Head of Athena from Tel Naharon, 2nd century AD; as displayed in the Israel Museum before this week’s vandalism
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Archaeologists discovered a Second Temple period stonemason’s workshop near Jerusalem.

“A United Nations conference voted Sunday to list ruins of the ancient West Bank city of Jericho as a World Heritage Site in Palestine.”

The Temple Mount Sifting Project blog provides a glimpse into the difficulties of protecting the debris that is the focus on their study.

“The ongoing excavation of Horvat Midras/Khirbet Durusiya (Israel) provides an opportunity to study changes in the ethnic and religious makeup of a rural settlement in the ancient southern Levant.”

David Moster explains how tall the Jerusalem temple was by comparing it with other large monuments including the Dome of the Rock. He even found a classical-style building with very similar dimensions to Solomon’s temple.

Jerusalem Post: “Is the biblical ark of the covenant hidden in an Ethiopian church?”

Zoom lecture on October 24: “The Austrian Expedition to Tel Lachish 2017–2023,” by Katharina Streit and Felix Höflmayer.

Registration is open for next year’s excavation season at Shiloh.

HT: Agade, Joseph Lauer, Arne Halbakken

Middle Bronze gate at Gezer during reconstruction. Photo taken by John Black on Tuesday.
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Abigail Leavitt reports on her recent visits to Khirbet el-Maqatir and Mount Ebal (by the back road). On another day, she visited Gibeah, et-Tell, the “tomb of Rachel,” and Samaria/Sebaste.

Melanie Lidman writes a well-illustrated article about the Badè Museum of Biblical Archaeology’s online exhibition, “Unsilencing the Archives: The Laborers of the Tell en-Nasbeh Excavations (1926-1935).”

On the Biblical World podcast, Erica Ferg discusses the impact of geography on the religious history of the eastern Mediterranean world.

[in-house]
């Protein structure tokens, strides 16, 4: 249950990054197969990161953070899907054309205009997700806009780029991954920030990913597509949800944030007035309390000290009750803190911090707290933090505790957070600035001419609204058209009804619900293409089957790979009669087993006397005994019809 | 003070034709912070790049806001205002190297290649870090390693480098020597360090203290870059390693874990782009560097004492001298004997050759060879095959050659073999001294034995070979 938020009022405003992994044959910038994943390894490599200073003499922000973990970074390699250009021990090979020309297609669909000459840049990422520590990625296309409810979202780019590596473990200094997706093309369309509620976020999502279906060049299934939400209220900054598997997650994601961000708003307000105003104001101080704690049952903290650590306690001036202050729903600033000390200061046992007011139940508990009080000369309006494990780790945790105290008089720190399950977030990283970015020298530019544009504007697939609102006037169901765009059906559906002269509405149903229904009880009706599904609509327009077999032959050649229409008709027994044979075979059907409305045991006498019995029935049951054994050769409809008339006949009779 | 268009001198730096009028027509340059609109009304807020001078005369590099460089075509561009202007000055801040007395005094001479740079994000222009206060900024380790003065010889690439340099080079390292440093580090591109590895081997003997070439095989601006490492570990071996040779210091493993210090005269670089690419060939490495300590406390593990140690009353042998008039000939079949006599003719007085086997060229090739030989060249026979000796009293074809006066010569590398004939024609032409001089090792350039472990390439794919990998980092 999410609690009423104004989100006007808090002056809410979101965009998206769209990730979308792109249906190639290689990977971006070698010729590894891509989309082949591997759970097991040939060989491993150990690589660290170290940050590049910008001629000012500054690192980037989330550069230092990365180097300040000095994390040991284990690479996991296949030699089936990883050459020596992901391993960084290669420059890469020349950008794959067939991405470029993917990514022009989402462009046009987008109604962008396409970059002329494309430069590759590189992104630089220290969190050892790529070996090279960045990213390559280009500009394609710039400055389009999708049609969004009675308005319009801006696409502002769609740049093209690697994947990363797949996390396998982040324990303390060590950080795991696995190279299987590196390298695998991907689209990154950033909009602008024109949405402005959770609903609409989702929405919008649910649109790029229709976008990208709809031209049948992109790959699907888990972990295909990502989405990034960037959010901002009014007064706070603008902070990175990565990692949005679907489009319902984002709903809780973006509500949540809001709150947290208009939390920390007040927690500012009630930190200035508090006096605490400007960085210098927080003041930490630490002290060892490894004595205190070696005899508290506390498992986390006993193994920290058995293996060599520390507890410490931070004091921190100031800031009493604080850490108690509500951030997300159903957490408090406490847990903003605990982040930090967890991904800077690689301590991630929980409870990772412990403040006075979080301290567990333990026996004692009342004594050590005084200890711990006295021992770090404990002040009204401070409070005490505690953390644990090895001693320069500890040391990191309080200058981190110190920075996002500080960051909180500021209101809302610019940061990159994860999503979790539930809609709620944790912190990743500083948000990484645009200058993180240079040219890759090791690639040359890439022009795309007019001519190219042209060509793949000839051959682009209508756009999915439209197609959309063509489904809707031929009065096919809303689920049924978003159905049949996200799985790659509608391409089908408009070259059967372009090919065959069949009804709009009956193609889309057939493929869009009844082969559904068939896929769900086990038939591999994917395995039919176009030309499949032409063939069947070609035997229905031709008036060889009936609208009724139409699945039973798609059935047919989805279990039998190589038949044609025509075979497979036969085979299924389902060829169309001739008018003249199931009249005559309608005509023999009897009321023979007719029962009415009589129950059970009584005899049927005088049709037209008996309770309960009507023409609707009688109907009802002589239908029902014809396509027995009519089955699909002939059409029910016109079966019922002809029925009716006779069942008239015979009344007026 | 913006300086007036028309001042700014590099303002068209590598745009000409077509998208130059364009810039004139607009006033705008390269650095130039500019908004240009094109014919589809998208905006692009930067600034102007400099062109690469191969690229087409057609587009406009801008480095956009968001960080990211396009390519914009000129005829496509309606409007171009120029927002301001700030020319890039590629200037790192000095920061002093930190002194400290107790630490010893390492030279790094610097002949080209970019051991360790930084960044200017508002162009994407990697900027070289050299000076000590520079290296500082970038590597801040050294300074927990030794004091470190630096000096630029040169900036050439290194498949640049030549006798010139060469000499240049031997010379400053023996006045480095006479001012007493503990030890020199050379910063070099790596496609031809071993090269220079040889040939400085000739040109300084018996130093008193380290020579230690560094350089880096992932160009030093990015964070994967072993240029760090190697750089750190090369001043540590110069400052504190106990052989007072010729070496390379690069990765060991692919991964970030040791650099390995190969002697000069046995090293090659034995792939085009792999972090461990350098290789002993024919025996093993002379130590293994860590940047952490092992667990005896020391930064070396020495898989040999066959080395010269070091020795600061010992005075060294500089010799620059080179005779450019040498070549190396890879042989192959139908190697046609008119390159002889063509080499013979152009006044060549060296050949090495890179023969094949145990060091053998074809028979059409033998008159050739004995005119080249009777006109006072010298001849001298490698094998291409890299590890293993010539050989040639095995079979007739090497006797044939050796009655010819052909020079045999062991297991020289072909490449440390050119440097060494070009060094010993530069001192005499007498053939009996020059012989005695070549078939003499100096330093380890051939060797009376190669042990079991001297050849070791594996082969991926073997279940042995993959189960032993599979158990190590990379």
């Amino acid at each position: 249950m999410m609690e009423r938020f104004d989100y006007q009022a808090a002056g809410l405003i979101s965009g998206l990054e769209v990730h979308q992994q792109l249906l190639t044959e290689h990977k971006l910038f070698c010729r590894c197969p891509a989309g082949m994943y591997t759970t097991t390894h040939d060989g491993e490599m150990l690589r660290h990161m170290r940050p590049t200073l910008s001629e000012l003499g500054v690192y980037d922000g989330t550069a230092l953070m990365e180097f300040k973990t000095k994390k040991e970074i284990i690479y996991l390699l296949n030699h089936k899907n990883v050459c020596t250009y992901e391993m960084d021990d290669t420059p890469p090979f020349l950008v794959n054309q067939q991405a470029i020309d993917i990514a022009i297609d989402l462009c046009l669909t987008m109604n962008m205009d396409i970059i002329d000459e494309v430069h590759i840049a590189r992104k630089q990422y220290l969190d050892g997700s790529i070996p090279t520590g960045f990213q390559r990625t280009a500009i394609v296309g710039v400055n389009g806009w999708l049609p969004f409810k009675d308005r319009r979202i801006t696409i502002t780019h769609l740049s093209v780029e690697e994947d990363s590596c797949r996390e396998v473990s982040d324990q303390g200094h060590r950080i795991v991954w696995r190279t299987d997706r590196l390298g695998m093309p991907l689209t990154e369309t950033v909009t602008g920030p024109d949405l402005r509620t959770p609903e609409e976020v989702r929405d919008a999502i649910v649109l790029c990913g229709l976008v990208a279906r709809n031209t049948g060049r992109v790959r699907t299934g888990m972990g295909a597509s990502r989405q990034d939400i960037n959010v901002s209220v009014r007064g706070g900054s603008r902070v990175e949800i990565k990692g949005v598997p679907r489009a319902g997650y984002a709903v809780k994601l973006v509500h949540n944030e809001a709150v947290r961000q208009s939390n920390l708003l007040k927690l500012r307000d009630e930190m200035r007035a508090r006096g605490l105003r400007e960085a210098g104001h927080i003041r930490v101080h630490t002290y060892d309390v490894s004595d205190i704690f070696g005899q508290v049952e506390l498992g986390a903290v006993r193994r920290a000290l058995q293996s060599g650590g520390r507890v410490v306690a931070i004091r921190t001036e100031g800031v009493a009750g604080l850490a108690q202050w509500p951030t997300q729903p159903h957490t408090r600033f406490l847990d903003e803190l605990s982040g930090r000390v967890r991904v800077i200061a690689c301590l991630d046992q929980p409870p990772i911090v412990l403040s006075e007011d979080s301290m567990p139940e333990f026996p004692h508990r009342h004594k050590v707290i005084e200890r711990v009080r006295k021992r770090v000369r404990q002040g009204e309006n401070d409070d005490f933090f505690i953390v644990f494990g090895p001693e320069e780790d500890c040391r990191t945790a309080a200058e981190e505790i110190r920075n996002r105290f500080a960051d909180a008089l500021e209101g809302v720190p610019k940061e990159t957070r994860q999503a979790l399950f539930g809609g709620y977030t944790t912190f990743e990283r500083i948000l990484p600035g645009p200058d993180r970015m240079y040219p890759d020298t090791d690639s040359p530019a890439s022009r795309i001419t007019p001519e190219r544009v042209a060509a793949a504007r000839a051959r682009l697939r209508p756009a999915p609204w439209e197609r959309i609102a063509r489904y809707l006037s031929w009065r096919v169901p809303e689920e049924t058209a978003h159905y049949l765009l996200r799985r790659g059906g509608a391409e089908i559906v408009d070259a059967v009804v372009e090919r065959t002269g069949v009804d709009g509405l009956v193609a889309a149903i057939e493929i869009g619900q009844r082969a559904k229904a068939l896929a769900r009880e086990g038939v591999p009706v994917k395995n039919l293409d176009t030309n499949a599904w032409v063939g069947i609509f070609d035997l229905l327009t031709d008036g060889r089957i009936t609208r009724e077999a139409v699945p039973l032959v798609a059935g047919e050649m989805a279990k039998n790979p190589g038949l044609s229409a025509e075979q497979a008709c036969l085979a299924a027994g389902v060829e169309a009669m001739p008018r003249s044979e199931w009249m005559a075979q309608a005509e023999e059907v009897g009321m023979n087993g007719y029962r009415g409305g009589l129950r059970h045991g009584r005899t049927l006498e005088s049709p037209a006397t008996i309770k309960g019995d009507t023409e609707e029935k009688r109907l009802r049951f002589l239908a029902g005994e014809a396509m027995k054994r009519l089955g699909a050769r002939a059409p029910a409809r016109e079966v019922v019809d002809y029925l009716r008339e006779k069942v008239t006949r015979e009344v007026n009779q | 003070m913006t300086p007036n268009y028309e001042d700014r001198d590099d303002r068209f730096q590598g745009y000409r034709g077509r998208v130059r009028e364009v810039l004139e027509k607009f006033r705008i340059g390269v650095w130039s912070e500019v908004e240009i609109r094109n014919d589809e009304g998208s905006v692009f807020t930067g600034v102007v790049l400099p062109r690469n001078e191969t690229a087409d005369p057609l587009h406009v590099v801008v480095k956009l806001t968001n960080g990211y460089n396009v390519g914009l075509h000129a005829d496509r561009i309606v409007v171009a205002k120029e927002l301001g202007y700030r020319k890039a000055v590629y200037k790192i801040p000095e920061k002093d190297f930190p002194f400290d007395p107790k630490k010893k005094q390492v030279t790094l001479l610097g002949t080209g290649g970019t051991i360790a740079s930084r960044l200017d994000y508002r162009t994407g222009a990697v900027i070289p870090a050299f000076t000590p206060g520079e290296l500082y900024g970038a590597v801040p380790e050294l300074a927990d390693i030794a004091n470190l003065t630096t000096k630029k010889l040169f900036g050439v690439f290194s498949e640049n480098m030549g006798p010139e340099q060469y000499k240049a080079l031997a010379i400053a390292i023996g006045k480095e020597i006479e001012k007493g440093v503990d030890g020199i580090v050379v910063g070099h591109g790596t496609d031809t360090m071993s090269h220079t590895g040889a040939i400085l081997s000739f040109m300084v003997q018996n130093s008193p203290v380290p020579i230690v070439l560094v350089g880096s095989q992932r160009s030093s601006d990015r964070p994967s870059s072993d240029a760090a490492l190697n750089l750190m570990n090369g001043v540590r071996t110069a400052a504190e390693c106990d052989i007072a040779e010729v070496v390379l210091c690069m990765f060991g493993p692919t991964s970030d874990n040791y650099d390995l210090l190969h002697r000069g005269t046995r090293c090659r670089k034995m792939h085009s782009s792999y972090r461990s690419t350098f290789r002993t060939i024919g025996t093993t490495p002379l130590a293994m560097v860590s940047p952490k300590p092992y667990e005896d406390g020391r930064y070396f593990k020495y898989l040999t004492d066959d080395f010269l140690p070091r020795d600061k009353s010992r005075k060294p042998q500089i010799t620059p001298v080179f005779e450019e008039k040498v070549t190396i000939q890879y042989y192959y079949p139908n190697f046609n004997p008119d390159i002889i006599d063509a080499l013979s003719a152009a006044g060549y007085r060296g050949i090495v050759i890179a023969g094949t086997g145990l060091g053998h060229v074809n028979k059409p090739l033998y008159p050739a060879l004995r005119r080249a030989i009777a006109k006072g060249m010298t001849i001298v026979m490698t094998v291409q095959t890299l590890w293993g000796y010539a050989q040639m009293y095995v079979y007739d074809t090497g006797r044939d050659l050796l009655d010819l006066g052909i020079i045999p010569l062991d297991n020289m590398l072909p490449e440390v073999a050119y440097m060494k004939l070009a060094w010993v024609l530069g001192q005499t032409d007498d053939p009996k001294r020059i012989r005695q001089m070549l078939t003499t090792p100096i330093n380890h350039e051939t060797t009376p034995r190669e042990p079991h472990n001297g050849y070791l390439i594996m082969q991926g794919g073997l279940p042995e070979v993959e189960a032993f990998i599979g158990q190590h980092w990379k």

In the final episode of “Jesus in Galilee,” Brad Gray explains why Jesus chose to train his disciples in this area.

New release: What Can You Do with Your Bible Training?: Traditional and Nontraditional Vocational Paths, edited by Brandon C. Benziger and Adam W. Day. There are chapters on “Archaeology,” by Steven Ortiz, “Study-Tour Leading,” by Mark Wilson, and “Design and Illustration,” by Leen Ritmeyer.

New release: Ancient Egyptian Gold: Archaeology and Science in Jewellery (3500–1000 BC), edited by Maria F. Guerra, Marcos Martinón-Torres & Stephen Quirke (open access)

New release: The Amorites: A Political History of Mesopotamia in the Early Second Millennium BCE, by Nathan Wasserman and Yigal Bloch (Brill, $313)

Fritz Holznagel explains what Indiana Jones gets right and wrong about the Antikythera Mechanism.

Why have honeybees been depicted on coins for millennia? (Or, what exactly is the link between honey and money?)

Bryan Windle surveys the top three reports in biblical archaeology in the month of July.

Ferrell Jenkins shares a photo he took in 1969 of some cedars of Lebanon.

HT: Agade, Arne Halbakken, Explorator

The Samaritan Museum on Mount Gerizim recently opened the archaeological exhibit on their lower floor.

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“Experts from Rome have wrapped up weeks of careful archaeological work in one of the most sensitive parts of the Church of the Holy Sepulchre,” the area in front of the Edicule.

A 1,500-year-old “magic mirror” from the Byzantine period was discovered by a 17-year-old Israeli taking part in a Young Leaders’ Survival Course at the Usha archaeological site in northern Israel.”

“A rare 2,500-year-old marble disc designed to protect ancient ships and ward off the evil eye was discovered by a lifeguard” near Palmachim Beach.